5. "Mission of Suicide Bombers Is Martyrdom, Retribution" (Joyce M. Davis; Detroit Free Press; April 8, 2002) ("They nurture a hatred of Israel so powerful that they see Jews only as enemies who must die.")

6. See:

"Middle East: The Sky's the Limit" (Dan Ephron; Newsweek; May 27, 2002)

"A Settler Stakes Claim for Himself, for Israel" (Peter Hermann; Baltimore Sun; May 22, 2002)

"How the Settler Suburbs Grew" (David Newman; New York Times; May 21, 2002)

"No Blueprint for Peace Seen in West Bank Map" (Davan Maharaj; Los Angeles Times; May 14, 2002)

"Israeli Settlers a Key Question in West Bank" (Michael Matza; Philadelphia Inquirer; May 13, 2002)

"Settlers Are Defiant Island in Sea of Hostility" (Paul Wiseman; USA Today; May 1, 2002)

7. "3 Children among 8 Palestinians Killed by IDF" (Amos Harel and Amira Hass; Ha'aretz; May 2, 2002)

8. "Israel Hunts for Militants in Jenin" (AP; May 17, 2002).

9. "Killings Raise Questions About Israeli Tactics" (Daniel Williams; Washington Post; March 31, 2002)

10. "Without Mercy: Israelis Execute Arafat's Elite Guards" (Peter Beaumont; The Guardian/Observer; March 31, 2002)

11. "Palestinians Inside Church Torn Between Loyalty, Fear" (T. Christian Miller; Los Angeles Times; May 2, 2002).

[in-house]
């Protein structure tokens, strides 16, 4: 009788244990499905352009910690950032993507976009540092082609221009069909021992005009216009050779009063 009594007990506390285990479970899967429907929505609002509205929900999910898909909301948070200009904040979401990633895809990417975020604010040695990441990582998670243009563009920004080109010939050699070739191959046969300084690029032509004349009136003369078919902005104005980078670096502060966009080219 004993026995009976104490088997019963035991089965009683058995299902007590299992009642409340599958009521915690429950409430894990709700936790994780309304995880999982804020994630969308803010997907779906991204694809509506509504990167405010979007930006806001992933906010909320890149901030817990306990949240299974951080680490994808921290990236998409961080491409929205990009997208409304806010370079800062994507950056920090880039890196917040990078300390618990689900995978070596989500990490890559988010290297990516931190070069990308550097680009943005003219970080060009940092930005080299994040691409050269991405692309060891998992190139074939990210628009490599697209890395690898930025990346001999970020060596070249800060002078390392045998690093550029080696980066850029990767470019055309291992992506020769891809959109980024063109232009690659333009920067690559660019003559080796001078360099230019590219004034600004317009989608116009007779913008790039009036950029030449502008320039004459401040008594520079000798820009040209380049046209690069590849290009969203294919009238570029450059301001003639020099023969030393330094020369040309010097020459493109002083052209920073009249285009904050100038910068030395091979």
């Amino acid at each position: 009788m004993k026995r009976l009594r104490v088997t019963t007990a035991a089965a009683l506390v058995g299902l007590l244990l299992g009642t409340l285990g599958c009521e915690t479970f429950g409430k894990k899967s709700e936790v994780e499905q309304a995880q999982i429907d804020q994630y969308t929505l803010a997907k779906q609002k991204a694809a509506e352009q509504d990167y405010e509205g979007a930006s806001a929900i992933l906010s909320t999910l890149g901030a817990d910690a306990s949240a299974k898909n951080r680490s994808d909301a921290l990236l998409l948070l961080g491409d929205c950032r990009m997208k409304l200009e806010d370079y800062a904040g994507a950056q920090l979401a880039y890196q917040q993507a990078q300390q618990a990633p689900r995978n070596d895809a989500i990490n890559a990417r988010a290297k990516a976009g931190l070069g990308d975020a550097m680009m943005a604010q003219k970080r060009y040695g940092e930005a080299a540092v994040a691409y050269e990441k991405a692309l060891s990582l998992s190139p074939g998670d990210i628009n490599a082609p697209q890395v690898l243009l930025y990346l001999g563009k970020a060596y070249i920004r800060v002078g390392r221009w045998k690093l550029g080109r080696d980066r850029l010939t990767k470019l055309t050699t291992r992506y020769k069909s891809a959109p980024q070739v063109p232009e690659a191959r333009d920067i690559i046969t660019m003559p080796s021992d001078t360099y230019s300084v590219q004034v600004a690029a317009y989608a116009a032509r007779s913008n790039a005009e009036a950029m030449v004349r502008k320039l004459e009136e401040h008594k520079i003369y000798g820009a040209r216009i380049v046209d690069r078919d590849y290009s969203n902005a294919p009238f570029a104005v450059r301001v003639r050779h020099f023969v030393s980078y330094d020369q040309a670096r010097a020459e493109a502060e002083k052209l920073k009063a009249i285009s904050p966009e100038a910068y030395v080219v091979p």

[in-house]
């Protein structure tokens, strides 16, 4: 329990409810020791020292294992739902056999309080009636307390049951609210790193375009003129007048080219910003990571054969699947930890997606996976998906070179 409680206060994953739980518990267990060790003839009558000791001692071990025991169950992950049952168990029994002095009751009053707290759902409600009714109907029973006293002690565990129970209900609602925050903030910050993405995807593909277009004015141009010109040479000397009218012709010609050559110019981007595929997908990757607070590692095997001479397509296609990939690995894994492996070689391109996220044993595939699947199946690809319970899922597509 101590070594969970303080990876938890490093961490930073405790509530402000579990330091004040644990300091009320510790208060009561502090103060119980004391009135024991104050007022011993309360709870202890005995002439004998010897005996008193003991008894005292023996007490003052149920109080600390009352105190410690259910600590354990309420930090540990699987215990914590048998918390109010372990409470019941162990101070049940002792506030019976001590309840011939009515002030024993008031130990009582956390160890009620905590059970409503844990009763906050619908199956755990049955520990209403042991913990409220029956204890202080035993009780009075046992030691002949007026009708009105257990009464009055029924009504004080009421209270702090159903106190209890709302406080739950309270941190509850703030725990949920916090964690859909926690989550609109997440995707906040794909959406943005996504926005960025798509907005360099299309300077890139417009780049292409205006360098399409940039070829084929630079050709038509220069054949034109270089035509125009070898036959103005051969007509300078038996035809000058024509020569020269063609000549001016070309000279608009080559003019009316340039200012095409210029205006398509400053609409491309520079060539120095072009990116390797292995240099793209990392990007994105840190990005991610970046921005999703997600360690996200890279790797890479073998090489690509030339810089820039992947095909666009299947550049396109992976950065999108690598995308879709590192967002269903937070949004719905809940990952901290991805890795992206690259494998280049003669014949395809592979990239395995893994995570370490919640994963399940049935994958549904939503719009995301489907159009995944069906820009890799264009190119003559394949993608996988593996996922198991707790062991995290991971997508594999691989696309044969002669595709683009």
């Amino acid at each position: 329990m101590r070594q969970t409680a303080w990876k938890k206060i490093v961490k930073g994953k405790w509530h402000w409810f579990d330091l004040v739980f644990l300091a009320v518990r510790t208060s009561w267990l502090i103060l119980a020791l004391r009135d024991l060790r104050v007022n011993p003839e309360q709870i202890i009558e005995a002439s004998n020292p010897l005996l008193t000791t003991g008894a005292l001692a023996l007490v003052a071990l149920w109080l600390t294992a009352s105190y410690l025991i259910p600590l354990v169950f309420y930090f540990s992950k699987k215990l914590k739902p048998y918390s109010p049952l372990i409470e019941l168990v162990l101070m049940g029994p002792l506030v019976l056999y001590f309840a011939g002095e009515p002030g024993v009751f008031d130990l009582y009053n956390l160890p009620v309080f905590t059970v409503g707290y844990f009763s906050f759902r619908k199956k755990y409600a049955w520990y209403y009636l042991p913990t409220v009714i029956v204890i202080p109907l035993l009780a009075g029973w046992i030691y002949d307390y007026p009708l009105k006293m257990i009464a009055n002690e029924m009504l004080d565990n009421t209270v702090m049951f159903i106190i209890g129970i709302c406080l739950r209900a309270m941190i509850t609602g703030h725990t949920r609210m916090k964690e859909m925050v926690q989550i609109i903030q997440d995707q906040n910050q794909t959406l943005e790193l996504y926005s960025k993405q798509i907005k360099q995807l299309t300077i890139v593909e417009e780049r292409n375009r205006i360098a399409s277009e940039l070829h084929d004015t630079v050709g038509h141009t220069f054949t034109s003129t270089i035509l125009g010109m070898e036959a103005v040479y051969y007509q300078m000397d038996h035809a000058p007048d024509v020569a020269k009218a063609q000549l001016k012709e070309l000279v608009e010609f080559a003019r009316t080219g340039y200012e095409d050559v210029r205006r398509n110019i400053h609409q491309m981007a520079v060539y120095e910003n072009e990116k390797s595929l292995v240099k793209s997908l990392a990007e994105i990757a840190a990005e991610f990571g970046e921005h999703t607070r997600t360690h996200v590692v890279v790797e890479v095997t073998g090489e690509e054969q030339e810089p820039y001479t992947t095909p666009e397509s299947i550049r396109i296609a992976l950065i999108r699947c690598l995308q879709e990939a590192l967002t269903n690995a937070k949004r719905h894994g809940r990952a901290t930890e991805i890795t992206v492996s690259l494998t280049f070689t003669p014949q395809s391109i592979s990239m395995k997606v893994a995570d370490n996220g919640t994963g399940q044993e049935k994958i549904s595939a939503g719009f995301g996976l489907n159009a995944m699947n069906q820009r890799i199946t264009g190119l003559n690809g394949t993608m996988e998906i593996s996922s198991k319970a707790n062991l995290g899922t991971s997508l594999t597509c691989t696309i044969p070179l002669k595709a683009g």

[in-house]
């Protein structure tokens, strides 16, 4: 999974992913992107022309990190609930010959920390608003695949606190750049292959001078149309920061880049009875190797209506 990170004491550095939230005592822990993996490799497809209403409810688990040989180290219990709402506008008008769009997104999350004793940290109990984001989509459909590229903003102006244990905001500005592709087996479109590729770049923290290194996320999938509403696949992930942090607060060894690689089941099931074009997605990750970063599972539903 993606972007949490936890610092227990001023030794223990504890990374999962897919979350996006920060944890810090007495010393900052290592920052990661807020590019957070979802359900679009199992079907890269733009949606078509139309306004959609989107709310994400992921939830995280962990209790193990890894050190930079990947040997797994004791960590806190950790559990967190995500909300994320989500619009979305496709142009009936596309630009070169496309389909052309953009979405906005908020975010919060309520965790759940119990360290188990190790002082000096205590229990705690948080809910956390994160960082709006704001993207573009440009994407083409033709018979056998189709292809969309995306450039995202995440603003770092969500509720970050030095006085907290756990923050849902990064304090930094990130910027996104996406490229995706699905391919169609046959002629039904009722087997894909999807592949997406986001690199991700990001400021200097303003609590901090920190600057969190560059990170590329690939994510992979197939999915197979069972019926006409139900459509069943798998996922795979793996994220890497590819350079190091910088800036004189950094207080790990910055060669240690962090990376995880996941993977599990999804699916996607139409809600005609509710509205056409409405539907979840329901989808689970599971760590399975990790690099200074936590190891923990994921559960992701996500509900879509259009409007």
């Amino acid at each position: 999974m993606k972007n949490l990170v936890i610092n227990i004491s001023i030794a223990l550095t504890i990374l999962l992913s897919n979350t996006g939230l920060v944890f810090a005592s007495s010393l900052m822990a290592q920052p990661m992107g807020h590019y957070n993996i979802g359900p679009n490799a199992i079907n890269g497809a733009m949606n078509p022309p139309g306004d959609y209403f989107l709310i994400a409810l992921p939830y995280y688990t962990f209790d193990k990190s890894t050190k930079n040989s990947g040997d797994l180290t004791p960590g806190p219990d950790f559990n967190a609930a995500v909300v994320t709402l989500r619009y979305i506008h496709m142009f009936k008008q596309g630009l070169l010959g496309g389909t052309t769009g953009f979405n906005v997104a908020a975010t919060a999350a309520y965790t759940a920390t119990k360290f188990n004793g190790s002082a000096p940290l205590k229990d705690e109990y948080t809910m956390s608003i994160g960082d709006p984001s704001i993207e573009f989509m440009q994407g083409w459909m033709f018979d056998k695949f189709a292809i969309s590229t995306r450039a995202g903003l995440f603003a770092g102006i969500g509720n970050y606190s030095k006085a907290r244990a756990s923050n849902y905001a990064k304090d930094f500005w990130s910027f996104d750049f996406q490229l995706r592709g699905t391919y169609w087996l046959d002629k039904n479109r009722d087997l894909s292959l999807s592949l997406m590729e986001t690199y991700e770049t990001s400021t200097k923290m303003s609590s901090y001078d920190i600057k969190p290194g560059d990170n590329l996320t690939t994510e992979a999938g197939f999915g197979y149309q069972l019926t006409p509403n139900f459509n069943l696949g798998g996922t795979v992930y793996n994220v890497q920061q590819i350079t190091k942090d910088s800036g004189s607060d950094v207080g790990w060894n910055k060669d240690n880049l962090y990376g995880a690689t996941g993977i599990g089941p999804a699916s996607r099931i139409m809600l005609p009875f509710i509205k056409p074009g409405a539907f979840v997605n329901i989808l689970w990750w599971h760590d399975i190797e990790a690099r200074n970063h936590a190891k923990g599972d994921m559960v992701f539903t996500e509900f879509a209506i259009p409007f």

12. See:

"Israeli Soldiers Shoot and Kill a US Citizen as She Holds Her 9-Month-Old Baby in Her Lap" (Democracy Now!; April 3, 2002)

"Details Emerge About American Woman Shot Dead By Israeli Soldiers" (Raeed N. Tayeh; American Muslims for Global Peace and Justice; April 1, 2002)

13. "Law in the Fog of War: On Urban Battlefields, Principles Can Be Elusive" (Ruth Wedgwood; Time; May 13, 2002)

14. "When Letter of the Law Does Not Spell 'Clarity'" (Adam Liptak; New York Times; May 1, 2002)

15. "From Under Rubble, a Tale of Survival" (Daniel Williams; Washington Post; April 15, 2002)

16. "Atrocities Against Israelis Seem Also Aimed at Arafat" (Steve Erlanger; New York Times; May 10, 2002)

17. "Israel Cheers Palestinian Killer's Death" (St. Petersburg Times; Jan. 15, 2002)

18. "Media Drawn Into West Bank Propaganda War (Howard Kurtz; Washington Post; April 18, 2002)

19. "Israel Rapidly Losing Friends in Germany" (Eric Geiger, San Francisco Chronicle; May 2, 2002)

20. See footnote 18.

The List of Rules

Rule 1: View the Middle East through Israeli eyes.
Rule 2: Treat American and Israeli governmental statements as hard news.
Rule 3: Ignore the historical context.
Rule 4: Avoid the fundamental legal and moral issues posed by the Israeli occupation.
Rule 5: Suppress or minimize news unfavorable to the Israelis.
Rule 6: Muddy the waters when necessary.
Rule 7: Credit all Israeli claims, even if wholly unfounded.
Rule 8: Doubt all Palestinian assertions, no matter how self-evident.
Rule 9: Condemn only Palestinian violence.
Rule 10: Disparage the international consensus supporting Palestinian rights.